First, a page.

The science of hope (and change) | Inquirer Business
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The science of hope (and change)

Two days ago, a new President was sworn in to office to lead a little over a hundred million Filipinos in the next six years.

Every new President always inspires hope and enthusiasm in the people. It’s not to say that the previous one didn’t do his/her job right. It’s just that people generally are not satisfied with what they currently have, and they always hope that a new leader will top what the previous leader has achieved.

A survey once said that Filipinos are one of the most “hopeful” peoples in the world, and our being filled with hope and enthusiasm have enabled us to weather a lot of crises in the past.


Soft concepts


Skeptics would argue that hope, optimism and enthusiasm are soft concepts that do not have any bearing on long-term outcomes, be it in health or whatever parameter. But, deciding to be hopeful for whatever reason is good; and all studies on mind-body connection tells us that there is a good correlation between health, hope and prayer; and success, too. Most of these studies showed that people who are hopeful about their future and pray regularly, have stronger immune systems, get sick less, and perform better in school or at work. When hospitalized for whatever cause, their hospital stay is shorter and overall recovery from their illness or surgery is faster than those with negative and pessimistic attitudes.

Call it “law of attraction” or positive expectancy, but it all conveys the same message that our dominant thoughts impact heavily on our body and our reality in the near and distant future.

These studies further suggest that hope in people is a potent antidote to anxiety, stress and depression, made more so when combined with quiet time in prayer. And these are not simple “placebo” or psychological effects. Some studies quantified the health benefits by measuring secretion of stomach acid, immune system hormones, cortisol (stress hormone) and endorphins (happy, feel-good chemicals). They all indicate that people who were assessed by a stringent evaluation to be hopeful and optimistic showed far better results than those who were on the other end of the hope spectrum.

If a patient’s hopefulness, optimism and enthusiasm can be good indicators of health outcomes, can they also have hard-edged implications on the future of a country and its people? Shane J. Lopez, PhD, a professor at the University of Kansas School of Business, has conducted researches on how hopefulness can impact big organizations, particularly big business organizations. Somehow, we can perhaps extrapolate the results to bigger populations, such as a nation.

Key secret

In his book “Making Hope Happen,” Dr. Lopez says that “hopeful leaders get rid of the clumsy obstacles and processes that get in the way.” He adds that hope is the foundation from which all positive changes emanate because hope gives the leader and his people the strong conviction that things will be better and one can make them so. Keeping hope alive, no matter what the challenges are, is a key secret of many successful organizations and nations.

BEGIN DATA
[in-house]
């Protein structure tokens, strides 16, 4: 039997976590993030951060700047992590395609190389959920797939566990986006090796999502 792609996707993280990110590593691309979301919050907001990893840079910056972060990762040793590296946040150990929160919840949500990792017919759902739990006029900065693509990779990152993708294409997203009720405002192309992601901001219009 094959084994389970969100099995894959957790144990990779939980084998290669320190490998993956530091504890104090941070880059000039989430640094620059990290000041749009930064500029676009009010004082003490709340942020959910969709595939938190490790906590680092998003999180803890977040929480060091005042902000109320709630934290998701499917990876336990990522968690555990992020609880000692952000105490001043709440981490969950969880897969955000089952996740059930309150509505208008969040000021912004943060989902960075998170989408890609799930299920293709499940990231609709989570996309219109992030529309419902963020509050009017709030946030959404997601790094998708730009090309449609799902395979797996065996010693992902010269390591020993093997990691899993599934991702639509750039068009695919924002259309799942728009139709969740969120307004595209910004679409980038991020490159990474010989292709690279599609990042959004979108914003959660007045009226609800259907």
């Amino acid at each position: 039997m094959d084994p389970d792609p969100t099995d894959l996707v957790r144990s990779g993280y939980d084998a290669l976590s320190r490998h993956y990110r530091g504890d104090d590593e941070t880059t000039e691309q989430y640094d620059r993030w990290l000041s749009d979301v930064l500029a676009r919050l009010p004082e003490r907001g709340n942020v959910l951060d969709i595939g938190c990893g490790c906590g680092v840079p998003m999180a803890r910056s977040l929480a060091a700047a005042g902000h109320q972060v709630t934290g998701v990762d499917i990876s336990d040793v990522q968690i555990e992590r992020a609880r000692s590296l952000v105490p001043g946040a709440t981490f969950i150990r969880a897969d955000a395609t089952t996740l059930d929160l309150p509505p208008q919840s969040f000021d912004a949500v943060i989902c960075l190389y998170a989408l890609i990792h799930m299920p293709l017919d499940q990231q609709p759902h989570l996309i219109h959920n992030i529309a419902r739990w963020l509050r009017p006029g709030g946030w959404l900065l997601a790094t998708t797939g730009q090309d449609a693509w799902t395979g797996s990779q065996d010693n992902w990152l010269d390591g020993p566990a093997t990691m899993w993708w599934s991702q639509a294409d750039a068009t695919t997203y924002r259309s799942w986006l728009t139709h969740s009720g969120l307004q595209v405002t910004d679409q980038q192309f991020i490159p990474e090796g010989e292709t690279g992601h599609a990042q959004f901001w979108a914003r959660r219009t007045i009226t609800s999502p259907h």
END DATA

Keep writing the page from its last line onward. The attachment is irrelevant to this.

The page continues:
Dr. Lopez, however, clarifies that hoping is different from wishing. While hoping is active, wishing is simply passive thinking. And nonaction-based wishful thinking actually undermines an organization’s chances of success, says the internationally renowned author.

He explains hoping entails focused positive anticipation about the future, putting in all the necessary resources and hard work, closely monitoring the progress until it succeeds, revising plans if necessary to achieve the desired goals. “When you think that the future will be better than the present, you start working harder today—and you’re much more likely to be engaged in your work,” he says in an interview with

Leaders who make their people feel hopeful about the future are more engaged in fulfilling their responsibilities, whether as an employee, a member of an organization, or a citizen of a nation. In his studies, leaders who made their employees enthusiastic about the future had 69 percent of them being more engaged in their work. Compare that to the

1 percent of those who, based on questionnaire, disagreed or strongly disagreed with their leader about being hopeful about the future.

Stronger engagement

It is well known and established that a stronger employee engagement results in more successful pursuits of any company because it boosts productivity, quality, customer engagement, retention, safety and profitability. It is likely to result in similar positive outcomes if we have a more engaged citizenry. Creating enthusiasm about the future is a hallmark of hopeful leadership, stresses Dr. Lopez.

Instilling hopefulness, optimism and enthusiasm in the people is not simple rhetoric. People get inspired by concrete, meaningful goals, and the journey to achieve it gives the people the gratifying feeling that they’re part of something bigger than themselves. Everyone longs to be part of a team. Great coaches are those who can rally their teams to work together to achieve victory.

A nation is actually just a much bigger team; and great leaders of a nation are those who can rally his/her people to set aside personal differences, make big sacrifices and contribute actively in the attainment of the nation’s common goal.

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We wish our new leaders all the best, and may they inspire us to nurture hope—the kind of unifying hope that can really bring change to a divided nation.

TAGS: change, Filipinos, Health, hope, President Rodrigo Duterte, Science

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